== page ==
general » It’s More than Just Exports

It’s More than Just Exports
Why China is not as globalized as we think

Shutterstock / cozytaShutterstock / cozyta

 

“Factory of the world”, “world export champion”, “global growth engine” – China appears to be one of the clear winners of globalization. Yet a close examination reveals that China is still nowhere near as connected with the rest of the world as western industrialized nations.

 

World export champion China: globalization is more than just trade

 

Cross-border trade relations are a key indicator for increasing globalization. A glance at trends for global goods exports since the end of the Second World War reveals that by 2015, China had increased its global market share from less than one percent to almost 14 percent (see Fig. 1). In 2009, China even superseded Germany as world export champion. This would seem to suggest that China is among the countries with the highest degree of globalization. However, drawing such a conclusion would overlook the fact that globalization encompasses much more than the mere cross-border exchange of goods.

 

Blog Post China_Figure 1

 

 

Globalization – a conceptual clarification

 

Globalization is often equated with an increase in the volume of cross-border trade. But this is not an accurate reflection of the term, because globalization is so much more than the expansion of global trade in goods and services. Even if one defines globalization in purely economic terms, it refers not only to the exchange of goods and services, but also to the increasing economic interconnectedness of countries which results from the growing exchange of labor, technologies, knowledge and capital (for example in the form of portfolio investments or foreign direct investment).

 

In addition, it should be noted that globalization also refers to the interconnectedness of countries on a social and political level.  Examples of these types of globalization are international tourism, availability of foreign newspapers or membership of international organisations such as the International Monetary Fund or the United Nations.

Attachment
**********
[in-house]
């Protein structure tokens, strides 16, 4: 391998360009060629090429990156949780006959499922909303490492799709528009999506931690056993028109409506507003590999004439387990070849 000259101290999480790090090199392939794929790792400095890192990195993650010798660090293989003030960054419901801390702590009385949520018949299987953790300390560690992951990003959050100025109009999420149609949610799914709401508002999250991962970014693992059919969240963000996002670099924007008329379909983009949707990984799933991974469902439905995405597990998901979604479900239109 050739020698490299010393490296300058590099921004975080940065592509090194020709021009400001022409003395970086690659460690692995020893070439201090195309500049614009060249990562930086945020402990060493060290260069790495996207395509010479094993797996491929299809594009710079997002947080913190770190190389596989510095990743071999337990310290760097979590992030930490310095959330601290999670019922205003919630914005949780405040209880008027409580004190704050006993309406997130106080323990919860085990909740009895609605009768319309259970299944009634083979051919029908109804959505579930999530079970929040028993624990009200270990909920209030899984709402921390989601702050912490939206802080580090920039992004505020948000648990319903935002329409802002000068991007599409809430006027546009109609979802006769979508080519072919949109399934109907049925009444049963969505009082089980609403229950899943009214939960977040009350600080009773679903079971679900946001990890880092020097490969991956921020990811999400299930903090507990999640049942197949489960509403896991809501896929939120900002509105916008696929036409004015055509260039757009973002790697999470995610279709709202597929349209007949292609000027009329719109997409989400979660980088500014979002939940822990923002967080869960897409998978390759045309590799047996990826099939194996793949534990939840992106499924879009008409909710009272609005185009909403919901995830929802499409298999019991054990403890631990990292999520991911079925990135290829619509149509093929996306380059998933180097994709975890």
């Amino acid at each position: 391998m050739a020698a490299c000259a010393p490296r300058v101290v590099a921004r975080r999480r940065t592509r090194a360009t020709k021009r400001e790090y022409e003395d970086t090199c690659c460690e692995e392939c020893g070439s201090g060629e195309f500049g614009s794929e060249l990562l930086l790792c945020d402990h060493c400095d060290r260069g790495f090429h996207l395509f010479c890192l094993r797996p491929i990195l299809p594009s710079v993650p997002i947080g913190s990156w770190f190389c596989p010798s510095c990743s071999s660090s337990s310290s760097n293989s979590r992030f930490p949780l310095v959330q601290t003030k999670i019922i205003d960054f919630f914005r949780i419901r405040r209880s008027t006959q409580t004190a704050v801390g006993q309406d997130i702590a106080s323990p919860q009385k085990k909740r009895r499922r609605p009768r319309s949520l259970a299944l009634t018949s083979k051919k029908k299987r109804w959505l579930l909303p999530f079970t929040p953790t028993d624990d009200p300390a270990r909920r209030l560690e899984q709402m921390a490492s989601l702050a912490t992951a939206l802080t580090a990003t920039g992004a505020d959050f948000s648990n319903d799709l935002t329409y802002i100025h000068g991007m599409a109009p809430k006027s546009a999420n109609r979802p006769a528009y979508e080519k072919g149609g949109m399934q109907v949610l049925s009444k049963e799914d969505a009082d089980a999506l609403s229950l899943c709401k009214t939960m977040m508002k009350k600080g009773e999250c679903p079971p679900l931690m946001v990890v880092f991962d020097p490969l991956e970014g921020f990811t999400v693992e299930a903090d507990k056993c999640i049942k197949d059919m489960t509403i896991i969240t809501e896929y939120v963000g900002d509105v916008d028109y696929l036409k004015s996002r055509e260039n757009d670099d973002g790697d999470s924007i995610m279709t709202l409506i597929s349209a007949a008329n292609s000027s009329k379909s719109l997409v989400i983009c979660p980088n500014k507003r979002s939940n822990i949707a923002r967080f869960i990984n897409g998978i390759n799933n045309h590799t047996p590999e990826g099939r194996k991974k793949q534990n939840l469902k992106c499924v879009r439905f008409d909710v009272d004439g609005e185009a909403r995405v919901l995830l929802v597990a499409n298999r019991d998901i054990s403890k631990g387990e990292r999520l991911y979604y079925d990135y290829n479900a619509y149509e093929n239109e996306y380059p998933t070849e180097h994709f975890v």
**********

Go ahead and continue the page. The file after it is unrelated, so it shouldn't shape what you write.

Measuring globalization

 

There are a range of indices that measure the degree to which an individual country is connected with other nations. Here are two examples:

 

  • The “KOF Index of Globalization 2016” was published in March this year. It measures the degree of globalization in 2013. Of the 192 countries ranked, China came 73rd.

 

Two years ago, the Bertelsmann Stiftung and Prognos AG published the “Globalization report 2014“. The index used there, which measures the degree to which a country is connected with the rest of the world, is very closely linked to the aforementioned KOF Globalization Index created by the Swiss Federal Institute of Technology in Zurich. In addition to indicators on economic interconnectedness (e.g. data on cross-border trade in goods and services, trade barriers and capital controls), it also includes information on the social aspects of globalization (e.g. international tourism and dissemination of information and ideas), as well as how politically integrated a country is in the world (e.g. data on membership of international organizations and foreign embassies in the country in question). This data enables a globalization index to be drawn up for every country and every year, with scores between 0 and 100. It works as follows: the higher the number of points on the index, the more interconnected that country is with others.

 

The “Globalization report 2014” covered the period between 1990 and 2011. Out of 42 countries, China only occupied the 39th place in 2011. In the “Globalization report 2016”, which we intend to publish this September, we have expanded the period under examination to the years 1990 – 2014. However, China’s position has remained unchanged. Compared to other countries, China’s global interconnectedness is still very low (see Fig. 2).